Posted on

What is royalty free music – Do we really need it?

Royalty-free music refers to a type of music license that allows the buyer to pay for the license once and be able to use it as many times as they want.

Here’s an example of what it is. You go to a Stock Music site to buy a license for a video that you want to put online. Once in the library, you search for the type of music you need using the filters offered by the search tool. Once the song is found, you select the license you need, i.e. a license for the web, social networks, commercial, TV or film. Then you pay for your license and you can use your song as many times as you want as long as you respect your license. So you pay only once but can use it as much as you want.

What is royalty free music - Groove Bakery

Is royalty free music copyrighted

Sometimes it can be very annoying to understand the difference between “Royalty Free” and “rights managed”. However, the first simply means “Free of Royalty” while the second means that the buyer pays the fees (Royalties) depending on the number of times the song will be used as well as the size of the territory. So, hence the question of whether the music is copyrithed, the answer is yes. To sum up, as long as someone creates music automatically, they have the copryright of the music. When we say free to use it does not mean that they are free of copyright.

The composer as the Copyright owner may want to receive his composers royalties for the public performance of his music. Even the recordings of Public Domain music are not Copyright Free. The composition may be Copyright Free but not the actual sound recording (also called the Master). You can consult this website pdinfo.com for more information.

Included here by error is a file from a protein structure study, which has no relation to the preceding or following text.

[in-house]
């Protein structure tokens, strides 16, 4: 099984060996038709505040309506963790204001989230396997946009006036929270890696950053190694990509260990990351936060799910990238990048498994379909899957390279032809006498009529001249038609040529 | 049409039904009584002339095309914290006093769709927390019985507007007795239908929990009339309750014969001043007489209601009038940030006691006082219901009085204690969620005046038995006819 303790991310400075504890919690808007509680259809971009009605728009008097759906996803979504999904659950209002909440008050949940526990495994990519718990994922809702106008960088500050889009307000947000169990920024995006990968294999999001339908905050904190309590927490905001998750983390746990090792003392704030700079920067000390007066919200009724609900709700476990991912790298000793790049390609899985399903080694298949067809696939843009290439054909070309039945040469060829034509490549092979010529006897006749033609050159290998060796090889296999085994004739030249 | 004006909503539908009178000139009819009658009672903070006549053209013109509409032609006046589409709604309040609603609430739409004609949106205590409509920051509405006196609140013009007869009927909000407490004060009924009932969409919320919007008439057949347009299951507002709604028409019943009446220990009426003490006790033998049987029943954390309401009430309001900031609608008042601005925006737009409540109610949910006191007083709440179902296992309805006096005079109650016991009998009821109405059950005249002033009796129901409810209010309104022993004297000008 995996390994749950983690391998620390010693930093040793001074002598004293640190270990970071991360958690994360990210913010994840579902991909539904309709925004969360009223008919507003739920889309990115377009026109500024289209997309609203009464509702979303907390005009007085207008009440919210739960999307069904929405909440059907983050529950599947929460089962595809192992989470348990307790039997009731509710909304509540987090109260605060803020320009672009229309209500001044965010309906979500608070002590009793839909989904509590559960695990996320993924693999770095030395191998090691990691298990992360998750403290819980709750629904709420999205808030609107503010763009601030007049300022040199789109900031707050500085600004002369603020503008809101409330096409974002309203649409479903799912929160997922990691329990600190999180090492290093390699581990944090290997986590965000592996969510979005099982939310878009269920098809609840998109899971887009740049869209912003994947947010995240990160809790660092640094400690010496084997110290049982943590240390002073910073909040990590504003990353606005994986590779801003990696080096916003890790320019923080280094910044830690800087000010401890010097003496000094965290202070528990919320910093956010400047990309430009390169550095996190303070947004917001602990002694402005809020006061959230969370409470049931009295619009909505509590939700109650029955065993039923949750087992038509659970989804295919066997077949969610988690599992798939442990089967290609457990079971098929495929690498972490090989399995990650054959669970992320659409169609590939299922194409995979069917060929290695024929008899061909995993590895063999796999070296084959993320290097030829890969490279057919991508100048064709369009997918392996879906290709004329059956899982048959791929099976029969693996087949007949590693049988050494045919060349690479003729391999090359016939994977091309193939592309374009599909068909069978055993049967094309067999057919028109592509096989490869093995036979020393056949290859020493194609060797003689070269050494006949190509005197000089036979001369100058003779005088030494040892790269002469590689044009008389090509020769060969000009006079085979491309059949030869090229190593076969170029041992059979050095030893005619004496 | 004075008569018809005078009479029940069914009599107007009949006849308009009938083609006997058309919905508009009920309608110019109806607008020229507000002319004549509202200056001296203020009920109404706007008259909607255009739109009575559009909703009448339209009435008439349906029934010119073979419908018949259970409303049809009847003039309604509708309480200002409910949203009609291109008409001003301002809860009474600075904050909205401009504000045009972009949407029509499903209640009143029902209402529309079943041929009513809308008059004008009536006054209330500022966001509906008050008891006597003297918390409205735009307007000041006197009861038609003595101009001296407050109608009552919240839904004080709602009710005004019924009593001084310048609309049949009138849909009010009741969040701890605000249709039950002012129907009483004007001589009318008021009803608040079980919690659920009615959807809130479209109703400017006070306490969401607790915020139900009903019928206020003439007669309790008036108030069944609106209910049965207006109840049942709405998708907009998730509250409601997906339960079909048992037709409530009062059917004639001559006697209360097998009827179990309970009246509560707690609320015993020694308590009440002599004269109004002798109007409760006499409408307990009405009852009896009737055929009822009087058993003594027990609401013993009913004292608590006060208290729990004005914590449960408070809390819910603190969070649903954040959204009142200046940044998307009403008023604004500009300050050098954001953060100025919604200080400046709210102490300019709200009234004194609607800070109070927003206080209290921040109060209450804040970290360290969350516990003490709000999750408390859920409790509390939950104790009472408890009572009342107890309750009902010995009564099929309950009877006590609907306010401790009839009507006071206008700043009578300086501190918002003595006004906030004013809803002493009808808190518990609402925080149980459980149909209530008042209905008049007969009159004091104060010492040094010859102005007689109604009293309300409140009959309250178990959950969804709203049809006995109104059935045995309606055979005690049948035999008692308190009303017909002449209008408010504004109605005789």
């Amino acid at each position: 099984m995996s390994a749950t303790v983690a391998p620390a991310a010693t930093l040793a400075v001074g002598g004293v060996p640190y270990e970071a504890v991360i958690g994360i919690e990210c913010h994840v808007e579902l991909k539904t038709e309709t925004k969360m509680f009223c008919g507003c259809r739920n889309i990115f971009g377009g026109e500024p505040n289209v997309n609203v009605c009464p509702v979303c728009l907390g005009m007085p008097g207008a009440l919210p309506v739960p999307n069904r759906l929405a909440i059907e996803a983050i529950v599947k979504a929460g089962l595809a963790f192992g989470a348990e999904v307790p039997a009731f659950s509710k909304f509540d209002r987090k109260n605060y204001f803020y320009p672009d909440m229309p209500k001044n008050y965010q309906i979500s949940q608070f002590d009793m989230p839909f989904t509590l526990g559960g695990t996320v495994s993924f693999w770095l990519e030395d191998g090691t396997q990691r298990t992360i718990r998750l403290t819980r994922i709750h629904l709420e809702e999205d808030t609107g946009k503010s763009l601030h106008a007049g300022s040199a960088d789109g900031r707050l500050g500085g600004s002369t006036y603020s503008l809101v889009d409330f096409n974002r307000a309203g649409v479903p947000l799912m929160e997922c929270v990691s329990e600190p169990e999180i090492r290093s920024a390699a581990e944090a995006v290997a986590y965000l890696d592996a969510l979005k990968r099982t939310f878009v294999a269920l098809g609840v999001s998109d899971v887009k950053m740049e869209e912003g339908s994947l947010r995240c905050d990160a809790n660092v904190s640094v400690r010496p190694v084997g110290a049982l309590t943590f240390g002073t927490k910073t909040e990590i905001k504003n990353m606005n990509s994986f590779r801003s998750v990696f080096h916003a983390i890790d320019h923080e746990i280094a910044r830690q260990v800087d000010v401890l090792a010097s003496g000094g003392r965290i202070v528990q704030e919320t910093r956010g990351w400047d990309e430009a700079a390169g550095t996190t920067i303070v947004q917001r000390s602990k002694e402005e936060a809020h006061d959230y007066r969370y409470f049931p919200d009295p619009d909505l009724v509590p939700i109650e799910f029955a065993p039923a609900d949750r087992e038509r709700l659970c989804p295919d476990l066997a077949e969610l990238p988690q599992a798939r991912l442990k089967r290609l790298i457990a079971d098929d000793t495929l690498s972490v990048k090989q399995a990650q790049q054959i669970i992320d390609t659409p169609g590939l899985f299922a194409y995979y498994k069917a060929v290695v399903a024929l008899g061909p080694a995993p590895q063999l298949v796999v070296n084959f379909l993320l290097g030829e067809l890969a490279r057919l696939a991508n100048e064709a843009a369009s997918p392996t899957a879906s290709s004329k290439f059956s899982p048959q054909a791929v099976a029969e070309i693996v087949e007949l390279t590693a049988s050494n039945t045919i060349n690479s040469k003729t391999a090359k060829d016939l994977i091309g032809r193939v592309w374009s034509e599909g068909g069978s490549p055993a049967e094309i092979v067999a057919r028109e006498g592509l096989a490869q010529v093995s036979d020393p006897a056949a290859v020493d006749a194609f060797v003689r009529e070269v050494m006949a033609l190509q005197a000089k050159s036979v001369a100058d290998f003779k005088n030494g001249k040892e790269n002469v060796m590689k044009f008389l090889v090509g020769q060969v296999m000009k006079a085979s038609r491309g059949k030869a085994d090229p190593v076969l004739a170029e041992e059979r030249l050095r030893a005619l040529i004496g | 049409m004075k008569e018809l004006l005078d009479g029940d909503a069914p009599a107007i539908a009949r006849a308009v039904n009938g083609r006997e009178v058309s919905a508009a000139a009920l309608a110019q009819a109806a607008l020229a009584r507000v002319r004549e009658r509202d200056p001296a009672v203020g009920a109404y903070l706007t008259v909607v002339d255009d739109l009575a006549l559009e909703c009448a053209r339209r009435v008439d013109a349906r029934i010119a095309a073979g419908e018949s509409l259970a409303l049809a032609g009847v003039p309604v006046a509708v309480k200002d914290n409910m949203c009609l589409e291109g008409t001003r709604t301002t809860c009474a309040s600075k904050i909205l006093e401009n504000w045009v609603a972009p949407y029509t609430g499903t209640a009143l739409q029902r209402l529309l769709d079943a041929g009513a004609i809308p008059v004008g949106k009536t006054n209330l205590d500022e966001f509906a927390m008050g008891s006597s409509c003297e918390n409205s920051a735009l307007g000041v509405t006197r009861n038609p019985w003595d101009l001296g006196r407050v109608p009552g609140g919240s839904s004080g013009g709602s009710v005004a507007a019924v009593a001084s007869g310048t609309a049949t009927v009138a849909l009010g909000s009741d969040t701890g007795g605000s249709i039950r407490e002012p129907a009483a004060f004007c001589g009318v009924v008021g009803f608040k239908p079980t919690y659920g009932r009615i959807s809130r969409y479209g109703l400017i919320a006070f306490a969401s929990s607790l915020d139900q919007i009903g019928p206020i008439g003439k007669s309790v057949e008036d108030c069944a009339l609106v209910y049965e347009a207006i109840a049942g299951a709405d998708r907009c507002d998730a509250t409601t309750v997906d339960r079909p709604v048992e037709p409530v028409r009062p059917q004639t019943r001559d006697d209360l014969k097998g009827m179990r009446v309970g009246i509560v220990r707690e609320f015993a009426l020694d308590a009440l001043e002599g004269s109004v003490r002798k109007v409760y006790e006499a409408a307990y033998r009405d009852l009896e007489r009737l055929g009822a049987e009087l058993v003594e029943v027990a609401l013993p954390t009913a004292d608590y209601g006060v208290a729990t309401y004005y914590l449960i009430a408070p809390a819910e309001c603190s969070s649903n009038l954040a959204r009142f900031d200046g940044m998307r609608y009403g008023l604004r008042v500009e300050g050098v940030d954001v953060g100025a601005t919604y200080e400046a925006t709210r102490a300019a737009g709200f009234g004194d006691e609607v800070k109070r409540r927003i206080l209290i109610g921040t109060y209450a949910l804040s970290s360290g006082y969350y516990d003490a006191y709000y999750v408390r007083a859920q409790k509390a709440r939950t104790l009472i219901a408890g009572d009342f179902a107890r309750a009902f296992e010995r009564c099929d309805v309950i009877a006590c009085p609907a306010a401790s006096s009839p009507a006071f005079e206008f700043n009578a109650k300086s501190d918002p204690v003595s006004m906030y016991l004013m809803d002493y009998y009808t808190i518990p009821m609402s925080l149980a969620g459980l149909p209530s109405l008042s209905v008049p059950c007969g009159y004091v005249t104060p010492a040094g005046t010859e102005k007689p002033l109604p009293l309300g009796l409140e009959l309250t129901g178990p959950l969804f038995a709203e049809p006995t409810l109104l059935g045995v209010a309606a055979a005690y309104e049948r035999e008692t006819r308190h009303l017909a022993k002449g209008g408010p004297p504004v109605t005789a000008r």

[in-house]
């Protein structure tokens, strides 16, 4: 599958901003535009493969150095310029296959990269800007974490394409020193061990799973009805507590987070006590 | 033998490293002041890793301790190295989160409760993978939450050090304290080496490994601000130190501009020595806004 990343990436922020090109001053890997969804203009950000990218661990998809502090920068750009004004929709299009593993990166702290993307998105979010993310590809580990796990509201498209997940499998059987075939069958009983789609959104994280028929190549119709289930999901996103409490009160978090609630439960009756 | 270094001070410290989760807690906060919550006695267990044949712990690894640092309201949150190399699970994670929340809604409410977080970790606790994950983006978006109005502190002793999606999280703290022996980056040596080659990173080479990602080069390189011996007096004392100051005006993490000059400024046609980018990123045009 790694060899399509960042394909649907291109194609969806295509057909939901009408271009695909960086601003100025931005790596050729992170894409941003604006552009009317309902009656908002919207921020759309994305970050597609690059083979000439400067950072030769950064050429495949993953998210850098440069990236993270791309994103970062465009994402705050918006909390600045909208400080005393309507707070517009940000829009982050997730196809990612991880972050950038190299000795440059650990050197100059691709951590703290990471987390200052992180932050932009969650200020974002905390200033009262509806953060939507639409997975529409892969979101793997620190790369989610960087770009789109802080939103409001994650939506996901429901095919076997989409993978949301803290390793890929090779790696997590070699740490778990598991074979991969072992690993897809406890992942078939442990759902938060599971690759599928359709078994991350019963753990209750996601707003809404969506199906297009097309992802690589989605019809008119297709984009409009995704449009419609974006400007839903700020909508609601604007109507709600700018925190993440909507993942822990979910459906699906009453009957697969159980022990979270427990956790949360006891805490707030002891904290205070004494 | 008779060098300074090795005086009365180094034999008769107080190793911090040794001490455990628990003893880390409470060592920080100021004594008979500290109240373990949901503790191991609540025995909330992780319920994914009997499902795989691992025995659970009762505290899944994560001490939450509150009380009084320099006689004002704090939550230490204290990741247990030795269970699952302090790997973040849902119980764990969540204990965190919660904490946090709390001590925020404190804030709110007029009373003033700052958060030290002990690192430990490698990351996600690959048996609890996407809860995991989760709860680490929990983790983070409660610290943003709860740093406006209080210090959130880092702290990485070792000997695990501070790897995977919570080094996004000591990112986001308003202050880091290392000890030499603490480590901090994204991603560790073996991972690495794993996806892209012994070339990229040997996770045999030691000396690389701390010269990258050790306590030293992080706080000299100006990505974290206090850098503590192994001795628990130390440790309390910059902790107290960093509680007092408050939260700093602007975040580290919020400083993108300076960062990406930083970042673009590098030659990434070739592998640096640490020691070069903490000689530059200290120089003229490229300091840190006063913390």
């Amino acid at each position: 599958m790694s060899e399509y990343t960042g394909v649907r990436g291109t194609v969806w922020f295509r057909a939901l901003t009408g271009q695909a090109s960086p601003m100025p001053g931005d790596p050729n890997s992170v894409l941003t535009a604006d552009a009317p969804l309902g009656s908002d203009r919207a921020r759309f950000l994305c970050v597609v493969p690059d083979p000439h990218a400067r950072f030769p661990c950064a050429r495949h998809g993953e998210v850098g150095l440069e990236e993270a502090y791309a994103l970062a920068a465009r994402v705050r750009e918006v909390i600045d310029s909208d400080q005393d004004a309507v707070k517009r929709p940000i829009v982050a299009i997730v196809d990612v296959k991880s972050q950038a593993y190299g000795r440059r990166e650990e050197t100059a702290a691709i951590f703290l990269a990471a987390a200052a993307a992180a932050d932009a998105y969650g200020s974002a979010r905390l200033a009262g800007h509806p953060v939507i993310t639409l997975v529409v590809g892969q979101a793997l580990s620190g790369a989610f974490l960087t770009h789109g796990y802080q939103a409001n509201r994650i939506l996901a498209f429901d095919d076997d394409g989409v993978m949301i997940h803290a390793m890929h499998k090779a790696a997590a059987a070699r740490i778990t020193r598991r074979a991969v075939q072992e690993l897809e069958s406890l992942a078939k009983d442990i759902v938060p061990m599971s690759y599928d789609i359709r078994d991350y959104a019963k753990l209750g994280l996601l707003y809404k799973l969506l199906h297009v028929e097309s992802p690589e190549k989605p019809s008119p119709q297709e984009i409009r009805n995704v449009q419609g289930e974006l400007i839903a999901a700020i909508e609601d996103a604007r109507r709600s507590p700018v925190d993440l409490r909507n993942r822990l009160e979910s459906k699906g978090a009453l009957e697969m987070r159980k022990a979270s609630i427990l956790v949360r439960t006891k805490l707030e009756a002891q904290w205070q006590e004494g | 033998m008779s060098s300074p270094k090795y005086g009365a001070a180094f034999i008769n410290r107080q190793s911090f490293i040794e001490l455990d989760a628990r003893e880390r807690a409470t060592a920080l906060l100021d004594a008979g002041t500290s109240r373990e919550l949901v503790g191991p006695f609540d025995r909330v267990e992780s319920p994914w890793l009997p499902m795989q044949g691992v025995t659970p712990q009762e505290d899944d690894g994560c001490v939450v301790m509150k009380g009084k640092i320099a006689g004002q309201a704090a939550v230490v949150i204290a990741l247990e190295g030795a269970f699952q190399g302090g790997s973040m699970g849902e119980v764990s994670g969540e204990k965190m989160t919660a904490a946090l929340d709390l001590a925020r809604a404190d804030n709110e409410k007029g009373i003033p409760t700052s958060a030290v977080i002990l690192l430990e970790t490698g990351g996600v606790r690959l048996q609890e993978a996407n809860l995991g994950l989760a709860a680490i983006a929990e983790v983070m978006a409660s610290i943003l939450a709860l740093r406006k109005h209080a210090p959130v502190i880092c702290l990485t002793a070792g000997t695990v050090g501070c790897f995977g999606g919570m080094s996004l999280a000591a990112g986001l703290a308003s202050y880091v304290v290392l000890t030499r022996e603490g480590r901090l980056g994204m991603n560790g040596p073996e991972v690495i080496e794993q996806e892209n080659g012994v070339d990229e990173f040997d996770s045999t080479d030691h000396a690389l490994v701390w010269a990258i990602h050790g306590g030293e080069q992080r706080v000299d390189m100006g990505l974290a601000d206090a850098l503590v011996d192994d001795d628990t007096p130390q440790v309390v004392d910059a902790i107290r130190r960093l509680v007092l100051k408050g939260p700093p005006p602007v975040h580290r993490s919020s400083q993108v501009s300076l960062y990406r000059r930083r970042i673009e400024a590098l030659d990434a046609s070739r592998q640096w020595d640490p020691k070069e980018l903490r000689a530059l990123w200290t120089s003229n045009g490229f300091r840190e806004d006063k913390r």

Can royalty free music be used commercially

The answer is yes. In fact, Royalty Free Music licensing does not include “public performance” royalties. What are public performance royalties? Well, the royalties are paid to the composers when their music is performed publicly. For example, when a song is used as background music in a television show, royalties are paid to the composer. It is not the person who bought the song who is going to pay these rights. The rights will be pay by the network that is broadcasting the show where the music is performed like on television as background music. Performing Rights Organizations (PRO) like ASCAP, BMI, SESAC, SOCAN, PRS, etc. are being paid by the networks and are in charge of distributing the performing royalties to the music composers.

Is royalty free music bad

Many people tend to believe that music library of this type is lower quality music. However, that has nothing to do with the fact that it is royalty free music. There are libraries with music considered “cheap” poorly mixed or poorly recorded and others with professional quality. The quality will vary enormously from one library to the other. The price of music has nothing to do with quality. The choice of composer as well as the choice of songs has something to do with it. A Stock Music Library is a music library that offers music already in stock – already made and ready to license and use.

To start your exploration in royalty free music visit our library at Groove Bakery.